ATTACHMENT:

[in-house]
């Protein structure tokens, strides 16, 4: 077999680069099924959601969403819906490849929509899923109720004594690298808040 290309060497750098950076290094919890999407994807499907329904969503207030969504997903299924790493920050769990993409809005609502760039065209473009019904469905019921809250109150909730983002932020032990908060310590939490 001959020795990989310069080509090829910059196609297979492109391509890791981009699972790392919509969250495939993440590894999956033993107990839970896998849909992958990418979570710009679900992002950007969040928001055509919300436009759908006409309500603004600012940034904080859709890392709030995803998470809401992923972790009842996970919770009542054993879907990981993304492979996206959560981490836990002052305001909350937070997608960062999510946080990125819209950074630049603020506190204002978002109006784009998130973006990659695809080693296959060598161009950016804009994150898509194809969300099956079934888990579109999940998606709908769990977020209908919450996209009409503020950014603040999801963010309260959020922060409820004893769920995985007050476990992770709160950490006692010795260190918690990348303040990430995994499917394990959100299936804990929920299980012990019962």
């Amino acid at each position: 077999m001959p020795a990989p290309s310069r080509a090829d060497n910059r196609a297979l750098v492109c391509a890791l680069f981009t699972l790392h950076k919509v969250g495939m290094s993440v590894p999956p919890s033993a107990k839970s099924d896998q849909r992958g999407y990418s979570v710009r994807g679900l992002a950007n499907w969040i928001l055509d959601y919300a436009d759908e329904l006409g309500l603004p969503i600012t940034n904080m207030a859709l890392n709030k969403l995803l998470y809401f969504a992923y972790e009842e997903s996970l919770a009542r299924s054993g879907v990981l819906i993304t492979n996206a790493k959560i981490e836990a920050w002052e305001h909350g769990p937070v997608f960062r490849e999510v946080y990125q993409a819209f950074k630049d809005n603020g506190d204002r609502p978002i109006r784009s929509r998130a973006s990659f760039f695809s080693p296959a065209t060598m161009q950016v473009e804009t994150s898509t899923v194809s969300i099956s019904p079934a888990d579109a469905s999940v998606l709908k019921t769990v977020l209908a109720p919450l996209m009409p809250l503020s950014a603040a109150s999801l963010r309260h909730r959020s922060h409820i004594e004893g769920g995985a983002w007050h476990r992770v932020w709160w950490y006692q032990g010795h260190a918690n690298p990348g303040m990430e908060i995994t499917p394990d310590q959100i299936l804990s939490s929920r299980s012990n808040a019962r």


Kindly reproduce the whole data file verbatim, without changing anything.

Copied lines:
[in-house]
């Protein structure tokens, strides 16, 4: 077999680069099924959601969403819906490849929509899923109720004594690298808040 290309060497750098950076290094919890999407994807499907329904969503207030969504997903299924790493920050769990993409809005609502760039065209473009019904469905019921809250109150909730983002932020032990908060310590939490 001959020795990989310069080509090829910059196609297979492109391509890791981009699972790392919509969250495939993440590894999956033993107990839970896998849909992958990418979570710009679900992002950007969040928001055509919300436009759908006409309500603004600012940034904080859709890392709030995803998470809401992923972790009842996970919770009542054993879907990981993304492979996206959560981490836990002052305001909350937070997608960062999510946080990125819209950074630049603020506190204002978002109006784009998130973006990659695809080693296959060598161009950016804009994150898509194809969300099956079934888990579109999940998606709908769990977020209908919450996209009409503020950014603040999801963010309260959020922060409820004893769920995985007050476990992770709160950490006692010795260190918690990348303040990430995994499917394990959100299936804990929920299980012990019962």
């Amino acid at each position: 077999m001959p020795a990989p290309s310069r080509a090829d060497n910059r196609a297979l750098v492109c391509a890791l680069f981009t699972l790392h950076k919509v969250g495939m290094s993440v590894p999956p919890s033993a107990k839970s099924d896998q849909r992958g999407y990418s979570v710009r994807g679900l992002a950007n499907w969040i928001l055509d959601y919300a436009d759908e329904l006409g309500l603004p969503i600012t940034n904080m207030a859709l890392n709030k969403l995803l998470y809401f969504a992923y972790e009842e997903s996970l919770a009542r299924s054993g879907v990981l819906i993304t492979n996206a790493k959560i981490e836990a920050w002052e305001h909350g769990p937070v997608f960062r490849e999510v946080y990125q993409a819209f950074k630049d809005n603020g506190d204002r609502p978002i109006r784009s929509r998130a973006s990659f760039f695809s080693p296959a065209t060598m161009q950016v473009e804009t994150s898509t899923v194809s969300i099956s019904p079934a888990d579109a469905s999940v998606l709908k019921t769990v977020l209908a109720p919450l996209m009409p809250l503020s950014a603040a109150s999801l963010r309260h909730r959020s922060h409820i004594e004893g769920g995985a983002w007050h476990r992770v932020w709160w950490y006692q032990g010795h260190a918690n690298p990348g303040m990430e908060i995994t499917p394990d310590q959100i299936l804990s939490s929920r299980s012990n808040a019962r």